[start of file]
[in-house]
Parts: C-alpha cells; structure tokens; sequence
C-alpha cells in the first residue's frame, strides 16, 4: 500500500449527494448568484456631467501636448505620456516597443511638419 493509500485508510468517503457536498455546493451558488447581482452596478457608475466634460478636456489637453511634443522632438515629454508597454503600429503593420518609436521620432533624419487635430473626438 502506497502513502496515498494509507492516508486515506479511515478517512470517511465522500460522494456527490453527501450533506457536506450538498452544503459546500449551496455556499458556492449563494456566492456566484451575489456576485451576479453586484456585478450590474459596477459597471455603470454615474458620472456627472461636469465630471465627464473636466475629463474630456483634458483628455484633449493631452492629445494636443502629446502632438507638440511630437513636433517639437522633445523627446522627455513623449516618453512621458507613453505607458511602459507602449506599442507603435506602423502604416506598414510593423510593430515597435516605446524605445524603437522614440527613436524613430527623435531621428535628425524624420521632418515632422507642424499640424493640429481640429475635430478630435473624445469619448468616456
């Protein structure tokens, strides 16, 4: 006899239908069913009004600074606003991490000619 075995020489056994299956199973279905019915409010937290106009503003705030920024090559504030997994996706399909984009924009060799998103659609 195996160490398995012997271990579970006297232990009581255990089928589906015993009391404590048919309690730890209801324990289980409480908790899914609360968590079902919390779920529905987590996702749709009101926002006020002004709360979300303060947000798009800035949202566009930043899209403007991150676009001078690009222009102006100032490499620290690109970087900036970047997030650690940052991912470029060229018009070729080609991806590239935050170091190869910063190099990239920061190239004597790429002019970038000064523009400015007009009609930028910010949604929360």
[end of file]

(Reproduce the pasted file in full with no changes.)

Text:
[in-house]
Parts: C-alpha cells; structure tokens; sequence
C-alpha cells in the first residue's frame, strides 16, 4: 500500500449527494448568484456631467501636448505620456516597443511638419 493509500485508510468517503457536498455546493451558488447581482452596478457608475466634460478636456489637453511634443522632438515629454508597454503600429503593420518609436521620432533624419487635430473626438 502506497502513502496515498494509507492516508486515506479511515478517512470517511465522500460522494456527490453527501450533506457536506450538498452544503459546500449551496455556499458556492449563494456566492456566484451575489456576485451576479453586484456585478450590474459596477459597471455603470454615474458620472456627472461636469465630471465627464473636466475629463474630456483634458483628455484633449493631452492629445494636443502629446502632438507638440511630437513636433517639437522633445523627446522627455513623449516618453512621458507613453505607458511602459507602449506599442507603435506602423502604416506598414510593423510593430515597435516605446524605445524603437522614440527613436524613430527623435531621428535628425524624420521632418515632422507642424499640424493640429481640429475635430478630435473624445469619448468616456
């Protein structure tokens, strides 16, 4: 006899239908069913009004600074606003991490000619 075995020489056994299956199973279905019915409010937290106009503003705030920024090559504030997994996706399909984009924009060799998103659609 195996160490398995012997271990579970006297232990009581255990089928589906015993009391404590048919309690730890209801324990289980409480908790899914609360968590079902919390779920529905987590996702749709009101926002006020002004709360979300303060947000798009800035949202566009930043899209403007991150676009001078690009222009102006100032490499620290690109970087900036970047997030650690940052991912470029060229018009070729080609991806590239935050170091190869910063190099990239920061190239004597790429002019970038000064523009400015007009009609930028910010949604929360």